The Daily Tar Heel

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Tuesday October 19th

Dan Ariely debunks opportunity cost at Science Cafe meeting

Dan Ariely, TED speaker and author of three New York Times bestsellers, speaks at the October 2014 Carolina Science Cafe. The event was held at TOPO Back Bar and sponsored by Sigma Xi. Ariely spoke about the psychology of money. He is a James B. Duke Professor of Psychology and Behavioral Economics at Duke University.
Buy Photos Dan Ariely, TED speaker and author of three New York Times bestsellers, speaks at the October 2014 Carolina Science Cafe. The event was held at TOPO Back Bar and sponsored by Sigma Xi. Ariely spoke about the psychology of money. He is a James B. Duke Professor of Psychology and Behavioral Economics at Duke University.

Ariely spoke at the Carolina Science Cafe meeting at Top of the Hill Restaurant & Brewery Wednesday.

Ariely, who has a degree in Cognitive Psychology from UNC and has appeared on several TED Talk lectures, discussed the ways humans perceive money and how they actually do.

The professor, who has multiple New York Times Best Sellers, said common economics teach that consumers make rational decisions based on what they buy and the opportunity cost they give up to buy it, but that isn’t realistic.

“Thinking of money in the right way is thinking of opportunity costs in the right way, which is impossible,” he said.

Ariely said humans think of money in relative terms.

“Once you spend a lot of money, a few hundred more seems really cheap,” he said.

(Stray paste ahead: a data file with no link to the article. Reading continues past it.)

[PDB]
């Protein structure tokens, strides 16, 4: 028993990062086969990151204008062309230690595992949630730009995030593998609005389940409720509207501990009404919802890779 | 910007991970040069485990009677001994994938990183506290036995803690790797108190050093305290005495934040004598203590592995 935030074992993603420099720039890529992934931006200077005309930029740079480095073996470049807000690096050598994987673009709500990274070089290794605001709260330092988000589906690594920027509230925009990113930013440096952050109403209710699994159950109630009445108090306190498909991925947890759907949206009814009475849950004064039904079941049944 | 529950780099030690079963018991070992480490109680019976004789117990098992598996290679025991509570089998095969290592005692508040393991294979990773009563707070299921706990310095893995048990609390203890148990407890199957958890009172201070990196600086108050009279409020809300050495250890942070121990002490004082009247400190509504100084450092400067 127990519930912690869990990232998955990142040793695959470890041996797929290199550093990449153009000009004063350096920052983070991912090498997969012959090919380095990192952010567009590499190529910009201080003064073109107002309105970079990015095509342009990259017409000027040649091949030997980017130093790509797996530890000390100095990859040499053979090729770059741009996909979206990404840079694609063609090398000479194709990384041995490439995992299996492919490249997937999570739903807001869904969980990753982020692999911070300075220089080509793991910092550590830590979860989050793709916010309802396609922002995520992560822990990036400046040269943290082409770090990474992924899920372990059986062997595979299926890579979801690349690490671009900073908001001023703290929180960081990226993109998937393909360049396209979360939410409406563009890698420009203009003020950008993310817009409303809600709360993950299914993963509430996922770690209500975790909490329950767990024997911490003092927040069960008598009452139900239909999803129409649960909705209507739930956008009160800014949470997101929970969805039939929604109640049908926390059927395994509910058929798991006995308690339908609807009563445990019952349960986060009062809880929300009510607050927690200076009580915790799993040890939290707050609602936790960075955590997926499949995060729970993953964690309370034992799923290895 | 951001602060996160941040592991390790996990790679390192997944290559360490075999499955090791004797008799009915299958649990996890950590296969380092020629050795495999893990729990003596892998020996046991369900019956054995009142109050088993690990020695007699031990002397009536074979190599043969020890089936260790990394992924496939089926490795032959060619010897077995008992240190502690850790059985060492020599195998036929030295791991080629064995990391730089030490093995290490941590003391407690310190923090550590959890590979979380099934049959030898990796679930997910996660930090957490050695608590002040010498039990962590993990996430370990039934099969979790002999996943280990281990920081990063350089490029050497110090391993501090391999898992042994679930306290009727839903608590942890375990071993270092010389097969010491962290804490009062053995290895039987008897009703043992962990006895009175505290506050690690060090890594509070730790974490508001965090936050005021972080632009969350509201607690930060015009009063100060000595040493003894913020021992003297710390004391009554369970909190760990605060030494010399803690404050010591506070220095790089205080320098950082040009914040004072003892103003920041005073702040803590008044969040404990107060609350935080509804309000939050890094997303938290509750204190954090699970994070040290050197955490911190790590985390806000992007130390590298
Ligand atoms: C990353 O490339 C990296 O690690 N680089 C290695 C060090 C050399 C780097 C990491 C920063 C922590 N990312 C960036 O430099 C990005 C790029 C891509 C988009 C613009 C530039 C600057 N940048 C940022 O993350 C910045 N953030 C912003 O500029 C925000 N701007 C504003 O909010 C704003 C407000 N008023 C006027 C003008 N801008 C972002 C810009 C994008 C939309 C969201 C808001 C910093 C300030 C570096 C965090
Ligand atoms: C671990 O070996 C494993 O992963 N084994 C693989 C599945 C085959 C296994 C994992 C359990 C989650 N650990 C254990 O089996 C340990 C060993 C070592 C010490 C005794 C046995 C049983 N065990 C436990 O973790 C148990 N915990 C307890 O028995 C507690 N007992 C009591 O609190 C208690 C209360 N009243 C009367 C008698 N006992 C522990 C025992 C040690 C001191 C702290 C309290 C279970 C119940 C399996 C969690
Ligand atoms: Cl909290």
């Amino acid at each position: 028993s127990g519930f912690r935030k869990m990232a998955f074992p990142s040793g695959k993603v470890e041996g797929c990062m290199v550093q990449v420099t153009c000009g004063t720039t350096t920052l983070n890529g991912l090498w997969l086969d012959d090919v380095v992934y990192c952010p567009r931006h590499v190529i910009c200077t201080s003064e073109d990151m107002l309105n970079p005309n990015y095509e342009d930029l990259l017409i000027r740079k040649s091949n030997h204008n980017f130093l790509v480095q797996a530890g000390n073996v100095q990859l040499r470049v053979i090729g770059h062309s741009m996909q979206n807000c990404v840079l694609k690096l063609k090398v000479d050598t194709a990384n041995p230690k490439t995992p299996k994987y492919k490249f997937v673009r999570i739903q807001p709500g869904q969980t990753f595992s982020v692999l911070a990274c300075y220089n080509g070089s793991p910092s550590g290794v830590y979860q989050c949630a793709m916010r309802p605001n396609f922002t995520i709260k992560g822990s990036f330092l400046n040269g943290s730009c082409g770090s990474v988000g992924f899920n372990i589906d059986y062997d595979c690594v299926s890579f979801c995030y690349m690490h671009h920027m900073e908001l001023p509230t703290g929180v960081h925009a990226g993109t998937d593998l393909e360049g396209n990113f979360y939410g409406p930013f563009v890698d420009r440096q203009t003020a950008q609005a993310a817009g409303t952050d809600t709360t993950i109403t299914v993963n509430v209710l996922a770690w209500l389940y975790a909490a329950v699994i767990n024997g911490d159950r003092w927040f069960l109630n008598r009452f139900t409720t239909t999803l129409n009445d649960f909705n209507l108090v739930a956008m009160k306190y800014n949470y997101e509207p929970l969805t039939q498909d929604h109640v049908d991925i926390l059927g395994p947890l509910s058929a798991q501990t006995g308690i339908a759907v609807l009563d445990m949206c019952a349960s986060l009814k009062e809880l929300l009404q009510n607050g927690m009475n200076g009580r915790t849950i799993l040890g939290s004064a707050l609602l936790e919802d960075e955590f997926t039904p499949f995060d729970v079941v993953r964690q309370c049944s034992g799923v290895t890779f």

Other factors that influence economic decisions, he said, include what he called the pain of paying, the feeling one has when one gives money away.

“When we spend money we spend an extra pain of parting with it,” he said.

Ariely also discussed the human spirit and how humans can behave in predictable —but morally questionable — manners.

He referenced a study done on Duke students where, given the opportunity, 90 percent of participants bribed a researcher to be placed in a study that would pay them more money. Ariely was troubled by how many sacrificed morality for a few extra dollars.

The response from the crowd was a mixed feeling of optimism and reflection.

Second-year pathology graduate student Rachel Dee said the talk resonated because she is financially independent.

“Now that I am on my own, my perspective of money has changed as my responsibilities have changed.”

Freshman Katie Arney said the event forced her to reflect on her motives.

“Am I motivated by money or my personal values?” Arney said.

David DeMarini, a researcher with the Environmental Protection Agency and an environmental science engineering professor at UNC, said he left with a feeling of slight unrest about the ways of humans.

Regardless, he said he still has hope for the future.

“Collectively, as a society we can decide a good outcome for the future.”

Ariely said society needs to change as a whole if people are to make better decisions on an individual level.

“If we want to create change in people, we need to create a new environment.”

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